Ortiz was 2006’s biggest pay-per-view draw for his fights with Chuck Liddell, Forrest Griffin, and Ken Shamrock.

Ortiz’s bitter rivalry with Liddell and Shamrock became the stuff of legends and culminated in six highly anticipated fights that captured the imagination of worldwide MMA fans. He was involved in a public feud with UFC president Dana White and was found guilty of a DUI charge. With the media also highlighting his penchant for high-stakes gambling, Tito Ortiz’s tumultuous personal life often overshadowed his MMA accomplishments.

Angela Magaña

Magaña was notorious in the MMA world, not for her fighting skills, but for her public antics and controversial behavior, often on social media. She had an underwhelming 11-10-0 MMA career record, with her crowning achievement being her unsuccessful attempt at winning the XFC Strawweight Championship.

Magaña was best known for her online and offline confrontational attitude and provocative statements throughout her career. Self-dubbed “Your Majesty,” she called MMA supporters “peasants” and engaged in Twitter feuds with fellow fighters while posting provocative pictures online. While Angela Magaña never achieved significant success inside the cage, she became a lightning rod for criticism and debate among MMA fans through her polarizing persona.

Nick Diaz

Diaz was the Strikeforce Welterweight Champion, defending his title for a record three times while competing unsuccessfully for the UFC Welterweight Championship on two occasions. Along with his younger brother, Nate, he grew his reputation more through his antics outside the Octagon than during his relatively successful one within the cage.

With a no-nonsense attitude and unfiltered trash-talking ability, Diaz built a reputation as a fan favorite and anti-establishment figure within MMA circles. From post-fight brawls, often with Nate at his side, to failed drug tests and run-ins with governing bodies, Nick Diaz got involved in several controversies throughout his career. Despite these, he maintained a loyal fanbase dedicated to supporting him through thick and thin.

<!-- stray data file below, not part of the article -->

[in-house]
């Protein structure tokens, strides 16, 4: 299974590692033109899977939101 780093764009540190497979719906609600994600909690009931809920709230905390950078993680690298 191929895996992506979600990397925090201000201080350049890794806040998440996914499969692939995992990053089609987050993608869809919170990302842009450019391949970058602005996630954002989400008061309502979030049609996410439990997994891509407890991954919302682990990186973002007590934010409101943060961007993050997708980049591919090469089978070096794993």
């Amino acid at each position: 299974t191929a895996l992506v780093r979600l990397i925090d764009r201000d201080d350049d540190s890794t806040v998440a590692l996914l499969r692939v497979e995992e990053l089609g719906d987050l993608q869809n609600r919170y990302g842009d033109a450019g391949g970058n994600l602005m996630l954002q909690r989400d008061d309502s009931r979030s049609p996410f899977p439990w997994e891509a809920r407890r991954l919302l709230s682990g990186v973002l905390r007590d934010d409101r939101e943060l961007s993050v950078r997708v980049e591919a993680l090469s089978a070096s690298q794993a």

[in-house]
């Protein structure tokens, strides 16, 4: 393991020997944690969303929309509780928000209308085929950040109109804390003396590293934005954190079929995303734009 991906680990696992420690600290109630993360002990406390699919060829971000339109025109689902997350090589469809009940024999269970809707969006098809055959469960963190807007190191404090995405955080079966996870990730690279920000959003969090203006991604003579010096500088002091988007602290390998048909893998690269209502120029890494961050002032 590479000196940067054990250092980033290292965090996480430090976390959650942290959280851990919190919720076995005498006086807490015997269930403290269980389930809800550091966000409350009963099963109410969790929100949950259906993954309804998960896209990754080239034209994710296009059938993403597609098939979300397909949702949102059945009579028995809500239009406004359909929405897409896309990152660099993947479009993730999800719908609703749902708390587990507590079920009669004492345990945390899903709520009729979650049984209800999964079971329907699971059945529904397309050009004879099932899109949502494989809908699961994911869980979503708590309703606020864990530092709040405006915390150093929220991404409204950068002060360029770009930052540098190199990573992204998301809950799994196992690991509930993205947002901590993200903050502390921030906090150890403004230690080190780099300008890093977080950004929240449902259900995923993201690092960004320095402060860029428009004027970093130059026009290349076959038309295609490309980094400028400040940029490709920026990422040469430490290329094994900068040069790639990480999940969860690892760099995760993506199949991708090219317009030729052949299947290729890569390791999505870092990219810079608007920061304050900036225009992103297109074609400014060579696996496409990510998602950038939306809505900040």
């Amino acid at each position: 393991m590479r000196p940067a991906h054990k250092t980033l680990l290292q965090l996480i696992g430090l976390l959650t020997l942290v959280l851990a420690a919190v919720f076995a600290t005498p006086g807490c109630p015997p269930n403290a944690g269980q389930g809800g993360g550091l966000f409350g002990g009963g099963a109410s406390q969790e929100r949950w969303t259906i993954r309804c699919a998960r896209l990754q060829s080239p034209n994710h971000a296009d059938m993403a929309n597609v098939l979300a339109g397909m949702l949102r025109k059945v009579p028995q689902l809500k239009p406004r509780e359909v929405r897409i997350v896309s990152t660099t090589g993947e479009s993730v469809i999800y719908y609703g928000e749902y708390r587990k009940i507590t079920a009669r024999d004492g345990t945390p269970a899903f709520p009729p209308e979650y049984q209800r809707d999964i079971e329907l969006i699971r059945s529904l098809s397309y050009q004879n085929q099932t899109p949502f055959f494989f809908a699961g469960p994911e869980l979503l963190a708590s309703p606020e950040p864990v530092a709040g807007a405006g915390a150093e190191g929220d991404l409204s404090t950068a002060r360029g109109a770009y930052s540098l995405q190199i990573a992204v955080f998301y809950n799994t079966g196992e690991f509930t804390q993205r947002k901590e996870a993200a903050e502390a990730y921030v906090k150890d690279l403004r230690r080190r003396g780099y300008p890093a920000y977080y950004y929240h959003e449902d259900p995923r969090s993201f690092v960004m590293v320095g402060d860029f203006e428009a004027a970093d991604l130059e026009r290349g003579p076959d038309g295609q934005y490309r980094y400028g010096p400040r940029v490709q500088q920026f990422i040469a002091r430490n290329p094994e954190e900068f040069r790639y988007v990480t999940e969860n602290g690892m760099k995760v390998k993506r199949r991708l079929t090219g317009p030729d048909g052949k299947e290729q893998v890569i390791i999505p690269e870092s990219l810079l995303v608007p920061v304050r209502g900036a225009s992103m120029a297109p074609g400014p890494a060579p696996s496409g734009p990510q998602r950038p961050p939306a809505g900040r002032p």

Conor McGregor

No discussion of controversial MMA fighters would be complete without McGregor’s inclusion. The cocksure Irishman took the MMA world by storm with his exceptional fighting skills, becoming the first fighter to hold UFC championships in two weight classes concurrently. 

Despite his prowess in the Octagon, the former UFC Featherweight and Lightweight Champion’s larger-than-life personality outside the cage likely achieved him more public acclaim. The world’s highest-paid athlete in 2021, according to Forbes, was a trash-talking expert with a penchant for controversy, which propelled him to superstardom. 

In 2018, McGregor and around 20 accomplices attacked a bus carrying fellow fighter Khabib Nurmagomedov, culminating in one of several legal troubles he endured outside the Octagon. Conor McGregor’s off-the-cuff behavior has often overshadowed his in-cage achievements – despite his undeniable talent within the Octagon, his controversial nature has alienated him from many MMA fans and critics alike.

Final Thoughts

Whether it’s Conor McGregor’s arrogant persona or Ronda Rousey’s outspoken nature, controversial MMA fighters have left an indelible mark on the sport, for better or worse. In most cases, their talent and accomplishments within the Octagon are undeniable, but their actions and behavior outside the cage have often overshadowed these. 

As MMA evolves in its art and popularity, new polarizing figures will emerge to further add to the sport’s colorful tapestry of characters and controversies.

The best chins in MMA

I’ve thought about writing a mini bloglett about a particular issue that bugs me with MMA commentary. Let’s pretend we’re in the midst of a wild exchange; one fighter will get rocked but the other can’t quite put them out. The commentators are going wild “what a chin on x! He just won’t go down!”

Now, more often than not, if you hear a commentator shout that someone has a great chin, they don’t have a good chin at all, they have good heart or recoverability, which is a very different thing.

The example that always springs to mind for me is Yancy Medeiros. That guy does not have a good chin – he gets rocked by all sorts of mid-power shots. Check the Trinaldo fight for example. Dude will not go down but he gets rocked again and again from shots that, if he did have a good chin, he’d just have eaten like they were nothing.